by Kelly Sue DeConnick, David Lopez, Lee Loughridge, and Joe Caramagna; Marvel Comics
Captain Marvel has been one of the most consistent mainstream comics in my top ten. I'm always looking forward to the next issue and once I get it, it's often one of the first in my stack I read. It is easily one my favourite comics.
But it's a little hard to express exactly why.
Captain Marvel is a fairly straight forward superhero comic: Carol Danvers, aka, Captain Marvel, fights villains and does inspiring heroic things. Team Captain Marvel have done a great job presenting interesting wrinkles and challenges to keep the superheroing interesting, but the comic isn't doing nifty things with genre like many of the other comics I'm currently reading. Similarly, Team CM, while great storytellers, also aren't really experimenting with the medium of comics in the way most of my other favourite books are. So it's a little hard for me to pin down exactly what it is about Captain Marvel that makes it stand out in a field of genre-bending, medium-experimenting comics.
Captain Marvel #4 might be the explanation I've been looking for.
There will be *SPOILERS* for Captain Marvel #4 in this post.
Captain Marvel #4 is, at first glance, a business story. It fleshes out the premise of the current storyline, introduces and solidifies the new supporting cast, and advances the plot to the point where the comic can begin telling the meat of the story. In most collections, this would be a down chapter, a necessary block of logistics for later chapters. This should be a forgettable chapter of comics.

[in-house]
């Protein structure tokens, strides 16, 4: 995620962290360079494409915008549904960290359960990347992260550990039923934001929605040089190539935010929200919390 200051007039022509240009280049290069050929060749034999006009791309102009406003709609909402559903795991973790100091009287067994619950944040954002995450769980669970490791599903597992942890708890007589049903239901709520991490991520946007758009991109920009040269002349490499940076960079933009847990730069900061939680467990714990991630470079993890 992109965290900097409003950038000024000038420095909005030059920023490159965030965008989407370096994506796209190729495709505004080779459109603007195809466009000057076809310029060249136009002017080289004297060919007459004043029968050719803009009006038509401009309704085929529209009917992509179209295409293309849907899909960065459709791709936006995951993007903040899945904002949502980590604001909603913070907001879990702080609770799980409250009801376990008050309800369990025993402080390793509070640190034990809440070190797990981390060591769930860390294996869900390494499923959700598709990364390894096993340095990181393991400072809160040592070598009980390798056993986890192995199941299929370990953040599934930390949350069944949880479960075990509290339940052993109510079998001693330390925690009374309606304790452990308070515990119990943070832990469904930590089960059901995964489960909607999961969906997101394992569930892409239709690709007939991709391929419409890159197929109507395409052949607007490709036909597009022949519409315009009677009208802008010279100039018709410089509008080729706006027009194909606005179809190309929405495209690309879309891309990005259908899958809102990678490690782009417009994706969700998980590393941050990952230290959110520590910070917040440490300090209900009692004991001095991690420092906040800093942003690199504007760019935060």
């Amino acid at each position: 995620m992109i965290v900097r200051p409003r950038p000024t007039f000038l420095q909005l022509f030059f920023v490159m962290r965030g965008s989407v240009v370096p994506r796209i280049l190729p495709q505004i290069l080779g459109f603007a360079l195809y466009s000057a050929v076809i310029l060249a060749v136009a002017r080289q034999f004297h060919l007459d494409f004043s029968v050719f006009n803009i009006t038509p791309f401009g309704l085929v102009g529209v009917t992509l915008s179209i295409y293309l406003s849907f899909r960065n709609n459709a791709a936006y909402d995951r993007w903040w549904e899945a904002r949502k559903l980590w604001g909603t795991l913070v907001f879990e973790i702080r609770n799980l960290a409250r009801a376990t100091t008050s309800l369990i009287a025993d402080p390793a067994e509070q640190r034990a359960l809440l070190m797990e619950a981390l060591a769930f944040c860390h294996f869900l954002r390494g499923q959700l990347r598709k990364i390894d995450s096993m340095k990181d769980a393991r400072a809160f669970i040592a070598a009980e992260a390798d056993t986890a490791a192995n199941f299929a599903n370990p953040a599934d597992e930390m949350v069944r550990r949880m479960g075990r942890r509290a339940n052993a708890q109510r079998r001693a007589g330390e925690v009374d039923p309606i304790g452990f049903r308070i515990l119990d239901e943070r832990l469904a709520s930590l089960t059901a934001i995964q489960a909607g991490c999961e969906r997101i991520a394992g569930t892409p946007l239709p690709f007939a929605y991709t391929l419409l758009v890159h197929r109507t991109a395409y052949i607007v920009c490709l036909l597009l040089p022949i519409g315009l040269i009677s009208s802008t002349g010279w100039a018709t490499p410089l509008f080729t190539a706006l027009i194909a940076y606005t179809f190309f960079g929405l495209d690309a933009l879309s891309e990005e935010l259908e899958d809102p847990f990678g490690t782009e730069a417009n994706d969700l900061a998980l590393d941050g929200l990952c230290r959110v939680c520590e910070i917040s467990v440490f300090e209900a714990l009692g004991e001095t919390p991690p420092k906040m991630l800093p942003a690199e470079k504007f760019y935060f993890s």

But Captain Marvel #4 might be one of the best comics I've read in a while.
The crux of what makes Captain Marvel #4 a memorable comic for me is all about craft and collaboration. While the issue might not have the wildest plot, every single aspect of this comic is pitch perfect and allows the story to function brilliantly. This a fantastic example of a creative team firing on all cylinders.
David Lopez, the current main penciller on Captain Marvel is a solid storyteller and a fantastic acting artist. His characters emote dramatically, and just beam feelings off the page. A lot of this, I think, is that his characters are juuusssstt a little exaggerated in their expressions and gestures, and this really helps each snapshot convey optimal emotion. (This approach to acting makes me really wonder if Lopez has a background in animation.) Lopez's excellent character work helps make every character exchange pop, and makes everyone depicted in the comic feel unique and alive. It's great stuff.
Kelly Sue DeConnick, the writer in Team CM, is a wizard at dialogue. There is a certain brisk snappy rhythm to the words that is just... for lack of a better way to express it, fun. DeConnick writes really engaging characters. And, in a way that is really important for this issue, she gives each of her characters a unique voice which, when coupled with Lopez's excellent acting, allows each character to come into their own really quickly.